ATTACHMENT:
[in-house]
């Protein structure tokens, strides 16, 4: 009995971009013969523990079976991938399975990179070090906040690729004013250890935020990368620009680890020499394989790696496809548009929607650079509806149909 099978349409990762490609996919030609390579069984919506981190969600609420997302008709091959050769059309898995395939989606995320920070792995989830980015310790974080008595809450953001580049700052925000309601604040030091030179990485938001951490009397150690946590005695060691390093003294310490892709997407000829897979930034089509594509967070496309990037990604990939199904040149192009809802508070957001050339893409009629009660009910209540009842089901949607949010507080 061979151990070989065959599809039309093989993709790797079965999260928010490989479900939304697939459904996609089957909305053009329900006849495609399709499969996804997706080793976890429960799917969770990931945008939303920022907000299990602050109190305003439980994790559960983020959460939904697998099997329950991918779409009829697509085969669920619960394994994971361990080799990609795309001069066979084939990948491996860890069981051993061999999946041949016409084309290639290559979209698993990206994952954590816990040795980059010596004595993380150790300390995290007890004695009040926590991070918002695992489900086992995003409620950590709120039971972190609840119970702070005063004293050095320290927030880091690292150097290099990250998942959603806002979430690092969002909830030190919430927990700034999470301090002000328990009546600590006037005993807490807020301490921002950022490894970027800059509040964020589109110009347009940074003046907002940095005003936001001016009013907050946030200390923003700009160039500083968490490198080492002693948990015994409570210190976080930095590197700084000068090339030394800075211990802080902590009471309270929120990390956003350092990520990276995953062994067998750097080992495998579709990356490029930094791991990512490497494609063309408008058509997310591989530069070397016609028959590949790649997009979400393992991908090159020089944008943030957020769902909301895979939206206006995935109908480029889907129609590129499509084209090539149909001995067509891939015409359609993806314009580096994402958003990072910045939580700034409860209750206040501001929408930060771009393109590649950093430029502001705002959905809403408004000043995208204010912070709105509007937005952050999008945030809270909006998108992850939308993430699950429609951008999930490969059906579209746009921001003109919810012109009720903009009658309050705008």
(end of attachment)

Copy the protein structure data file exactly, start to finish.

[in-house]
């Protein structure tokens, strides 16, 4: 009995971009013969523990079976991938399975990179070090906040690729004013250890935020990368620009680890020499394989790696496809548009929607650079509806149909 099978349409990762490609996919030609390579069984919506981190969600609420997302008709091959050769059309898995395939989606995320920070792995989830980015310790974080008595809450953001580049700052925000309601604040030091030179990485938001951490009397150690946590005695060691390093003294310490892709997407000829897979930034089509594509967070496309990037990604990939199904040149192009809802508070957001050339893409009629009660009910209540009842089901949607949010507080 061979151990070989065959599809039309093989993709790797079965999260928010490989479900939304697939459904996609089957909305053009329900006849495609399709499969996804997706080793976890429960799917969770990931945008939303920022907000299990602050109190305003439980994790559960983020959460939904697998099997329950991918779409009829697509085969669920619960394994994971361990080799990609795309001069066979084939990948491996860890069981051993061999999946041949016409084309290639290559979209698993990206994952954590816990040795980059010596004595993380150790300390995290007890004695009040926590991070918002695992489900086992995003409620950590709120039971972190609840119970702070005063004293050095320290927030880091690292150097290099990250998942959603806002979430690092969002909830030190919430927990700034999470301090002000328990009546600590006037005993807490807020301490921002950022490894970027800059509040964020589109110009347009940074003046907002940095005003936001001016009013907050946030200390923003700009160039500083968490490198080492002693948990015994409570210190976080930095590197700084000068090339030394800075211990802080902590009471309270929120990390956003350092990520990276995953062994067998750097080992495998579709990356490029930094791991990512490497494609063309408008058509997310591989530069070397016609028959590949790649997009979400393992991908090159020089944008943030957020769902909301895979939206206006995935109908480029889907129609590129499509084209090539149909001995067509891939015409359609993806314009580096994402958003990072910045939580700034409860209750206040501001929408930060771009393109590649950093430029502001705002959905809403408004000043995208204010912070709105509007937005952050999008945030809270909006998108992850939308993430699950429609951008999930490969059906579209746009921001003109919810012109009720903009009658309050705008």